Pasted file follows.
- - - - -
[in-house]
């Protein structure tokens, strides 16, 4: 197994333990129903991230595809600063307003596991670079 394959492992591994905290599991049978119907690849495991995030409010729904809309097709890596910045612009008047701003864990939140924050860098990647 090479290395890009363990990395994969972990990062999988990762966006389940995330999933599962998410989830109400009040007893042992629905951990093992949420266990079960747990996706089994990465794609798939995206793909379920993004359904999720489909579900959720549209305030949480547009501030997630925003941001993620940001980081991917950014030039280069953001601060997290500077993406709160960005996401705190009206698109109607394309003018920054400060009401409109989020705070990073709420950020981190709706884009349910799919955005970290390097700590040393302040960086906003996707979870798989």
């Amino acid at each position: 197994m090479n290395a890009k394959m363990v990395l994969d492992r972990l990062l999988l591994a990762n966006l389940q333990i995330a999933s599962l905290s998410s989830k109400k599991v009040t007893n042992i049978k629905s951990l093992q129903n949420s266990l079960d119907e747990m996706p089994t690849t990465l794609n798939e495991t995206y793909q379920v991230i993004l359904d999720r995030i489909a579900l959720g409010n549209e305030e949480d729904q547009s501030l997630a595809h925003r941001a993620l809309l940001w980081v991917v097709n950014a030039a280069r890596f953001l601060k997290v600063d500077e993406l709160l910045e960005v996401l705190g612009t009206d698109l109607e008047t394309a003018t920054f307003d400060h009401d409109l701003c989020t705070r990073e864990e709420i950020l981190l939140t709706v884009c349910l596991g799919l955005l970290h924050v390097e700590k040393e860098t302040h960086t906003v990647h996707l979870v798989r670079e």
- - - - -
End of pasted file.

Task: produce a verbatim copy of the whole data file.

[in-house]
């Protein structure tokens, strides 16, 4: 197994333990129903991230595809600063307003596991670079 394959492992591994905290599991049978119907690849495991995030409010729904809309097709890596910045612009008047701003864990939140924050860098990647 090479290395890009363990990395994969972990990062999988990762966006389940995330999933599962998410989830109400009040007893042992629905951990093992949420266990079960747990996706089994990465794609798939995206793909379920993004359904999720489909579900959720549209305030949480547009501030997630925003941001993620940001980081991917950014030039280069953001601060997290500077993406709160960005996401705190009206698109109607394309003018920054400060009401409109989020705070990073709420950020981190709706884009349910799919955005970290390097700590040393302040960086906003996707979870798989």
């Amino acid at each position: 197994m090479n290395a890009k394959m363990v990395l994969d492992r972990l990062l999988l591994a990762n966006l389940q333990i995330a999933s599962l905290s998410s989830k109400k599991v009040t007893n042992i049978k629905s951990l093992q129903n949420s266990l079960d119907e747990m996706p089994t690849t990465l794609n798939e495991t995206y793909q379920v991230i993004l359904d999720r995030i489909a579900l959720g409010n549209e305030e949480d729904q547009s501030l997630a595809h925003r941001a993620l809309l940001w980081v991917v097709n950014a030039a280069r890596f953001l601060k997290v600063d500077e993406l709160l910045e960005v996401l705190g612009t009206d698109l109607e008047t394309a003018t920054f307003d400060h009401d409109l701003c989020t705070r990073e864990e709420i950020l981190l939140t709706v884009c349910l596991g799919l955005l970290h924050v390097e700590k040393e860098t302040h960086t906003v990647h996707l979870v798989r670079e």